Wow. Where did the last six months go? I last blogged the day before I started my new job. So I guess that’s my answer. Thoughts rich, time poor. But here I am enjoying the last few days of a two week break, thus giving me the time to order those thoughts and commit them to this post. So much material to choose from, and I’ve settled on a reflection of my personal learning since joining a new organisation.
As my last post indicates, this has been the most mindful job transition I have ever made. In its build-up, I focussed less on whether I could do the job itself (it’s familiar territory), and much more on how I would find my ‘fit’. I’d been pretty thorough about it and was embarking on this new journey attentively and proactively…wasn’t I? Well yes, I think I would still maintain that was the case, but of course this doesn’t mean I possess the power of prescience. So, here’s the learning, the things I had not anticipated, or under-estimated. It fills the gap between my preparation and my real experience:
1. I didn’t realise til I left it just how much of me I had invested in my last job, and therefore how difficult it was to be separated from it, and the people who made it. Familiarity and shared history are enormously comforting in tough times. I didn’t have either anymore, and my time with it was over. Letting go was harder in the aftermath than it was in the moment.
2. I was a stranger to my new colleagues, and I hadn’t anticipated the impact that would have on my ability to make a positive impact at pace. What I know about me and what they knew about me was worlds apart. I know enough about my impact on others to understand it can be difficult to know me (why remains a mystery to me), but I don’t think I had really tied that up with being able to get on with the work at the pace it so needed.
3. the spotlight was brighter than it has ever been, not because I had done anything to earn it but because there was a huge sense of expectation of the new post holder (as distinct from me personally). It’s not my natural place of comfort at any time, but more than that, it wasn’t right. I’m of the very clear view that the days of the hero/villain leader are over, and the focus on a single post holder to hold the destiny of services in their hands is wrong in every way. Yet a new approach has wide-ranging implications for everyone which means it won’t be achieved easily or overnight.
4. the status quo bias amongst people is real – it doesn’t matter how illogical it may be, it does get in the way. We know the status quo is unsustainable but we are so weary with change that we just have nothing more to give. I really struggle with this and it’s been the toughest of all my learning – connecting with it, trying to address it in a way which isn’t about judging it, but is about validating it and building the energy and capability to break away from it.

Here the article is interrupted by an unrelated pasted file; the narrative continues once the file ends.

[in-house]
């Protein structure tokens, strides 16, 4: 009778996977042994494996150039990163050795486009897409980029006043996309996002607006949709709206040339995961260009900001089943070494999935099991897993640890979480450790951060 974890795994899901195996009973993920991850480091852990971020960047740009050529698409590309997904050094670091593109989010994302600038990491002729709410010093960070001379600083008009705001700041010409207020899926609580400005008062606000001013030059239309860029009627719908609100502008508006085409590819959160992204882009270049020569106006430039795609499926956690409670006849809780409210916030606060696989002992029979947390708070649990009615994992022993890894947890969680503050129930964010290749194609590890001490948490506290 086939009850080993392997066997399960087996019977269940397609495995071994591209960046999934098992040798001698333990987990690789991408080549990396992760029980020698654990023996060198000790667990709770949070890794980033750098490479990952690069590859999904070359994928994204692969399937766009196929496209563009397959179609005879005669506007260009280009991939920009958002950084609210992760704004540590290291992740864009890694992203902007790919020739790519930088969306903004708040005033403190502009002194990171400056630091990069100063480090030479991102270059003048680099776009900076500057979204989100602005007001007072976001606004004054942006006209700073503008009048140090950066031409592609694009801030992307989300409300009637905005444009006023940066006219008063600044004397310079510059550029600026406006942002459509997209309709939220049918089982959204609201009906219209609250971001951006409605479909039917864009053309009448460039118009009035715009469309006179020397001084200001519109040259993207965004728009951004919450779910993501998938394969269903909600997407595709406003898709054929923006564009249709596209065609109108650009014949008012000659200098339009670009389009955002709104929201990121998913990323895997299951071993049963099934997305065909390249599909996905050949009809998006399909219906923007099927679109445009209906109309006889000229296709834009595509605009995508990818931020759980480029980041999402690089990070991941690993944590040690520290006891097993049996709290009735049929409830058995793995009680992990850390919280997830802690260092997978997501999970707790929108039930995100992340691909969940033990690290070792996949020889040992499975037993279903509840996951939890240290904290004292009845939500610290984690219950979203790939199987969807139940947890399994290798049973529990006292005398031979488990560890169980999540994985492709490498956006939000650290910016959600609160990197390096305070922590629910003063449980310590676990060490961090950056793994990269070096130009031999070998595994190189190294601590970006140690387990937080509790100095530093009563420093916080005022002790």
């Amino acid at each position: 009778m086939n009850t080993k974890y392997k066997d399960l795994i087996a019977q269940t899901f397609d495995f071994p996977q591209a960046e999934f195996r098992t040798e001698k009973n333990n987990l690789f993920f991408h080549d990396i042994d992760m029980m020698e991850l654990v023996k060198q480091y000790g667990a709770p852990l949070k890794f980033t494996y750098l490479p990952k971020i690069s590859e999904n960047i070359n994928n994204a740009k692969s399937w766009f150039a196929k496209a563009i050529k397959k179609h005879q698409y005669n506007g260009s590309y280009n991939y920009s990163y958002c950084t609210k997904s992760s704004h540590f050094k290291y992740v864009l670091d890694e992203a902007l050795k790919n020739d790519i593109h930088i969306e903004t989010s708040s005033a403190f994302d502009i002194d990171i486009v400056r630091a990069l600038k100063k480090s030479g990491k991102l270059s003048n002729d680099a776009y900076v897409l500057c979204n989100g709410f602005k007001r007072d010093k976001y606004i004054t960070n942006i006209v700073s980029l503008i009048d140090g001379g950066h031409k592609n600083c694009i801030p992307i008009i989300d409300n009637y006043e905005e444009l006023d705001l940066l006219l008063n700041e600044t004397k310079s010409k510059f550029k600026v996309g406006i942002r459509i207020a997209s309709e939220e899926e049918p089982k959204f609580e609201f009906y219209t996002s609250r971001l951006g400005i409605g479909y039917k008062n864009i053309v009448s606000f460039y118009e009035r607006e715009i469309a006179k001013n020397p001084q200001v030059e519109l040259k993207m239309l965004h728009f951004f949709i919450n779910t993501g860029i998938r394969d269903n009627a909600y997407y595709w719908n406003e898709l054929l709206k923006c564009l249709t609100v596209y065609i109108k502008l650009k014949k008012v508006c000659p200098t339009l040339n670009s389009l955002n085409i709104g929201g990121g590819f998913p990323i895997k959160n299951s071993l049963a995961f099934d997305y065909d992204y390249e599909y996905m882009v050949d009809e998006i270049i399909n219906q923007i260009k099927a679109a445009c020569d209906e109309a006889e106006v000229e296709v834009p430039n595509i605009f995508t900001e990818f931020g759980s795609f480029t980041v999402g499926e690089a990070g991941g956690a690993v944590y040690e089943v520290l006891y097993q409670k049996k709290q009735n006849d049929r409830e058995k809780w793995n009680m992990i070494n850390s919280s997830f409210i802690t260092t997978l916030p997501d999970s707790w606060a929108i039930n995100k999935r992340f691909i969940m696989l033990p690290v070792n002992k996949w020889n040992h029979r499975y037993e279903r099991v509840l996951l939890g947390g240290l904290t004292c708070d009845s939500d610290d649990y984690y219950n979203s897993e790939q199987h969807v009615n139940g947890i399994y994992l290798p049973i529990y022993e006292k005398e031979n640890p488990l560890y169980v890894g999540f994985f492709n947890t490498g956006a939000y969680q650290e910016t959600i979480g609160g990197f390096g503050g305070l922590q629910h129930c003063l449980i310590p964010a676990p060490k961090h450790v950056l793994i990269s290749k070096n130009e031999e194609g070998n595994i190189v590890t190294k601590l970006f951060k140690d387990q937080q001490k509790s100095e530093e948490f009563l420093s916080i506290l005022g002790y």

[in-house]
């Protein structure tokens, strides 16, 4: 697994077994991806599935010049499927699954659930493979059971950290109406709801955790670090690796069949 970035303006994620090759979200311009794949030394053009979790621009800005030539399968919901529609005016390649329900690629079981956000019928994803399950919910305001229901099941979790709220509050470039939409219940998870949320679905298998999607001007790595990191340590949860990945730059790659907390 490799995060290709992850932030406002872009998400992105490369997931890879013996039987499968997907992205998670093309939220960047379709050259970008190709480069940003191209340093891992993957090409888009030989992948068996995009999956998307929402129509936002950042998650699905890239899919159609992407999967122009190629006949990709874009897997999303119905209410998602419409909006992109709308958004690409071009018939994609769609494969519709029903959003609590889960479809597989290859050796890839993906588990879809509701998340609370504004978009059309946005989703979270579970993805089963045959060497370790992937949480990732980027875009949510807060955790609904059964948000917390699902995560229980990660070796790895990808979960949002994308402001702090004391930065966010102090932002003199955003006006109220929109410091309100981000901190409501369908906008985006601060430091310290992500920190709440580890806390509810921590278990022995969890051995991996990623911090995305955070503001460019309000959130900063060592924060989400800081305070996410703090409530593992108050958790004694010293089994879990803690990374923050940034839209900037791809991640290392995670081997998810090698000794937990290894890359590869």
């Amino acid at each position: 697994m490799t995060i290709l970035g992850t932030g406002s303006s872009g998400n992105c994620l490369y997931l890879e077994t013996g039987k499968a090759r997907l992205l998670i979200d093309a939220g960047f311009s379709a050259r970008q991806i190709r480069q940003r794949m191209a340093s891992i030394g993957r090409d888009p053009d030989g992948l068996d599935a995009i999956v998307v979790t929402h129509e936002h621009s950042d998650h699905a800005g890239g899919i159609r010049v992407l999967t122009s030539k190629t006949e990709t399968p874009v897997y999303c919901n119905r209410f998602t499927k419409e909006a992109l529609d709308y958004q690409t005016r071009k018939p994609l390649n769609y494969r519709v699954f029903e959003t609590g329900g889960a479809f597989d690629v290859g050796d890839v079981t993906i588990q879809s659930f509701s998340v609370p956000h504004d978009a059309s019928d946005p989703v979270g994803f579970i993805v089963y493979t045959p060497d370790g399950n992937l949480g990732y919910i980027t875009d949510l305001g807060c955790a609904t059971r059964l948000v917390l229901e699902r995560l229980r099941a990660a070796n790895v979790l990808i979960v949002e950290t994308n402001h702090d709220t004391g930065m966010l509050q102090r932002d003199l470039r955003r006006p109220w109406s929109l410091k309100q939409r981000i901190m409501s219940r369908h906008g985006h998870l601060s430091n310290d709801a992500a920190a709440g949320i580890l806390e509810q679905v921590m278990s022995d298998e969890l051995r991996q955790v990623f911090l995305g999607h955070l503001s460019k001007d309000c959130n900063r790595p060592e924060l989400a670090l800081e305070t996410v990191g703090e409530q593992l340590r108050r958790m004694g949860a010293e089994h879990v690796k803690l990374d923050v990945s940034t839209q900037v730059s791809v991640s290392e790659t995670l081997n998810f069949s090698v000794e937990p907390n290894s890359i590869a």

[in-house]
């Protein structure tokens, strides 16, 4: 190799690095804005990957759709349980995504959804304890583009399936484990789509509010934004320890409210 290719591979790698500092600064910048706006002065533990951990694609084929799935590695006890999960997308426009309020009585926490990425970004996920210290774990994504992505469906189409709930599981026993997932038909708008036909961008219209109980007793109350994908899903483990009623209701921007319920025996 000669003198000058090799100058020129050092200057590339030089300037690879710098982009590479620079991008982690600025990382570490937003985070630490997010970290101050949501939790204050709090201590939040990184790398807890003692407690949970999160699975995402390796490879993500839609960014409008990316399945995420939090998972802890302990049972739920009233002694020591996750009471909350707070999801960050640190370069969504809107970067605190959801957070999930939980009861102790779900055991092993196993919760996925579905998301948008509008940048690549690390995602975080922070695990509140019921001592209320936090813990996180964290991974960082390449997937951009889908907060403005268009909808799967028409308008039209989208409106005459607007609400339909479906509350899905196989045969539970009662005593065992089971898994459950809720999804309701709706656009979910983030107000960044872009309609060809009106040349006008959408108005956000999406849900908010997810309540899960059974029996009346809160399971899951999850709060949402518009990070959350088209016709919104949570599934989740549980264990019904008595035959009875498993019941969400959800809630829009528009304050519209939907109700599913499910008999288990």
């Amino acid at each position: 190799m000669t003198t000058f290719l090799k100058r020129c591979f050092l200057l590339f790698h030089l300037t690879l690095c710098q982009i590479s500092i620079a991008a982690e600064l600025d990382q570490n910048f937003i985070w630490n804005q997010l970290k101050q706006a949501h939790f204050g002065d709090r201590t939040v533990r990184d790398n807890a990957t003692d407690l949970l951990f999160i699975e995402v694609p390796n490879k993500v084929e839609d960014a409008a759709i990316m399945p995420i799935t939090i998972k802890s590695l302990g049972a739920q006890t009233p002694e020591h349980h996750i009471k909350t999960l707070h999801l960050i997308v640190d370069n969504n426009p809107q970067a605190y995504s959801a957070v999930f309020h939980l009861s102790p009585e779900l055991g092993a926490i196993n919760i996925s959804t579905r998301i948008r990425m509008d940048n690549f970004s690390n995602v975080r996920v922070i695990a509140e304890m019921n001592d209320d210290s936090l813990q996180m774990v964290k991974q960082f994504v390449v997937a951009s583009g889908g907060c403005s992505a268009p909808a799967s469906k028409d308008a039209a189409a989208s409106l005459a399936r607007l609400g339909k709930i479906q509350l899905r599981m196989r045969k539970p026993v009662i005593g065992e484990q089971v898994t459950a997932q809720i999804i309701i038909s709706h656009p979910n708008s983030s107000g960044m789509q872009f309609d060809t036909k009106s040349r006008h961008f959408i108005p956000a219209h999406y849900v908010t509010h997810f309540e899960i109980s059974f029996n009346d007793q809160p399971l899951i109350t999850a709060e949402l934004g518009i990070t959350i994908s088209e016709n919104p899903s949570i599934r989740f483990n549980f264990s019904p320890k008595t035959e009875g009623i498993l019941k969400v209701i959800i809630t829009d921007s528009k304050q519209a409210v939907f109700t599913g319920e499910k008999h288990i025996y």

5. an executive job title brings with it a whole load of assumptions and prejudices from others that bear no relation to me and my values as a person or a professional. Rationally I understand why this is. Personally, not so much. The idea that I should be motivated by anything other than helping people, including me, to be the best we can be is offensive and exhausting. I spend much more time than I expected talking with people about this shared purpose as the basis for our shared effort.
6. talking about things once, or twice, or even ten times may not be enough. There’s no right number. I have learnt to reassess constantly, check in, encourage, coach, clarify, seek feedback, to understand if we are all in the same place. And if we’re not, to talk more until we are, while trying not to let any frustration on my part show.
7. going home at the end of a long day and wondering ‘is it me?’ is OK. The important thing for me is to have space for reflection and objective challenge from people whose judgement I trust, and to come back the next day to push forward with what I believe to be the right thing to do.
If I had known these things six months ago, would it have made a difference? Actually I’m not sure it would, because this is an adventure and I feel I am better for the experience. While I hope that familiarity will, in time, help me to create a smoother flow in my leadership of our services, these lessons are valuable at any time. I try hard every day to approach them with humility, courage, quiet confidence and an openness to learning. I get it wrong at least as often as I get it right, but I hope my new colleagues can see in me a determination to do the best I can for as long as I am here. If I can achieve that, I will be happy.